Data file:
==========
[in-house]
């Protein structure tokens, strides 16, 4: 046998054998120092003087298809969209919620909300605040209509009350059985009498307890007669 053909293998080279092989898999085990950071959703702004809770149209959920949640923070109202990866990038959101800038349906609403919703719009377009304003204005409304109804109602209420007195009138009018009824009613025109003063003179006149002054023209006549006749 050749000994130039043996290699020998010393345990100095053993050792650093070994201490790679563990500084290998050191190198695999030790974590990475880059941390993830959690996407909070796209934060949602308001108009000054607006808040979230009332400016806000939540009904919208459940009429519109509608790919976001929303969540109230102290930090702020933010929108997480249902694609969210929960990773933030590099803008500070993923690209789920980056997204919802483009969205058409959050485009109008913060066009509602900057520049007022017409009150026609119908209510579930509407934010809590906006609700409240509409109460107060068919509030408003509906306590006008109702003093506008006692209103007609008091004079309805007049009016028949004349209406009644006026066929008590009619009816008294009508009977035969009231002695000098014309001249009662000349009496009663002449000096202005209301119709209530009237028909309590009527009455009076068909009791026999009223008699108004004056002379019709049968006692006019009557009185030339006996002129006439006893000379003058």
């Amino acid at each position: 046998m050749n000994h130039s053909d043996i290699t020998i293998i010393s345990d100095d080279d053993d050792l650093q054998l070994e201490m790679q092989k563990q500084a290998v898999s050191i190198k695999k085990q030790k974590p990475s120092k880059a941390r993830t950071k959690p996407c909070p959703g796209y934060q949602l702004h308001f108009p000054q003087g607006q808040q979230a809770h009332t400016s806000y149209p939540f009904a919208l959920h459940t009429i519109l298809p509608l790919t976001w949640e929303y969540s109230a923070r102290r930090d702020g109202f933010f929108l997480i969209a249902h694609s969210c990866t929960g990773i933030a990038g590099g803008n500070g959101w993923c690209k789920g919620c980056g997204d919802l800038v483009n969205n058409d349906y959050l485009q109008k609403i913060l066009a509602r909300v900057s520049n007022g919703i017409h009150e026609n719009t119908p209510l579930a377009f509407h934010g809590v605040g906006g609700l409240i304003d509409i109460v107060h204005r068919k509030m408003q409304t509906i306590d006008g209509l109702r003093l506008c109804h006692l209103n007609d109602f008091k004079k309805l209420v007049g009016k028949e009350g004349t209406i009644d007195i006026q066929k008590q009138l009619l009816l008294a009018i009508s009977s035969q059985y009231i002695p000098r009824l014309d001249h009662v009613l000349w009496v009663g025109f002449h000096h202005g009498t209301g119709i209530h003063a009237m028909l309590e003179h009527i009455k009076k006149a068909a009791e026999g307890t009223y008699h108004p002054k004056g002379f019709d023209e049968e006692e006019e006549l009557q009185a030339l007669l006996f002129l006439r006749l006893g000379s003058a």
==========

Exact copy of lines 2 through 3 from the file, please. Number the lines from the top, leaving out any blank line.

């Protein structure tokens, strides 16, 4: 046998054998120092003087298809969209919620909300605040209509009350059985009498307890007669 053909293998080279092989898999085990950071959703702004809770149209959920949640923070109202990866990038959101800038349906609403919703719009377009304003204005409304109804109602209420007195009138009018009824009613025109003063003179006149002054023209006549006749 050749000994130039043996290699020998010393345990100095053993050792650093070994201490790679563990500084290998050191190198695999030790974590990475880059941390993830959690996407909070796209934060949602308001108009000054607006808040979230009332400016806000939540009904919208459940009429519109509608790919976001929303969540109230102290930090702020933010929108997480249902694609969210929960990773933030590099803008500070993923690209789920980056997204919802483009969205058409959050485009109008913060066009509602900057520049007022017409009150026609119908209510579930509407934010809590906006609700409240509409109460107060068919509030408003509906306590006008109702003093506008006692209103007609008091004079309805007049009016028949004349209406009644006026066929008590009619009816008294009508009977035969009231002695000098014309001249009662000349009496009663002449000096202005209301119709209530009237028909309590009527009455009076068909009791026999009223008699108004004056002379019709049968006692006019009557009185030339006996002129006439006893000379003058």
């Amino acid at each position: 046998m050749n000994h130039s053909d043996i290699t020998i293998i010393s345990d100095d080279d053993d050792l650093q054998l070994e201490m790679q092989k563990q500084a290998v898999s050191i190198k695999k085990q030790k974590p990475s120092k880059a941390r993830t950071k959690p996407c909070p959703g796209y934060q949602l702004h308001f108009p000054q003087g607006q808040q979230a809770h009332t400016s806000y149209p939540f009904a919208l959920h459940t009429i519109l298809p509608l790919t976001w949640e929303y969540s109230a923070r102290r930090d702020g109202f933010f929108l997480i969209a249902h694609s969210c990866t929960g990773i933030a990038g590099g803008n500070g959101w993923c690209k789920g919620c980056g997204d919802l800038v483009n969205n058409d349906y959050l485009q109008k609403i913060l066009a509602r909300v900057s520049n007022g919703i017409h009150e026609n719009t119908p209510l579930a377009f509407h934010g809590v605040g906006g609700l409240i304003d509409i109460v107060h204005r068919k509030m408003q409304t509906i306590d006008g209509l109702r003093l506008c109804h006692l209103n007609d109602f008091k004079k309805l209420v007049g009016k028949e009350g004349t209406i009644d007195i006026q066929k008590q009138l009619l009816l008294a009018i009508s009977s035969q059985y009231i002695p000098r009824l014309d001249h009662v009613l000349w009496v009663g025109f002449h000096h202005g009498t209301g119709i209530h003063a009237m028909l309590e003179h009527i009455k009076k006149a068909a009791e026999g307890t009223y008699h108004p002054k004056g002379f019709d023209e049968e006692e006019e006549l009557q009185a030339l007669l006996f002129l006439r006749l006893g000379s003058a």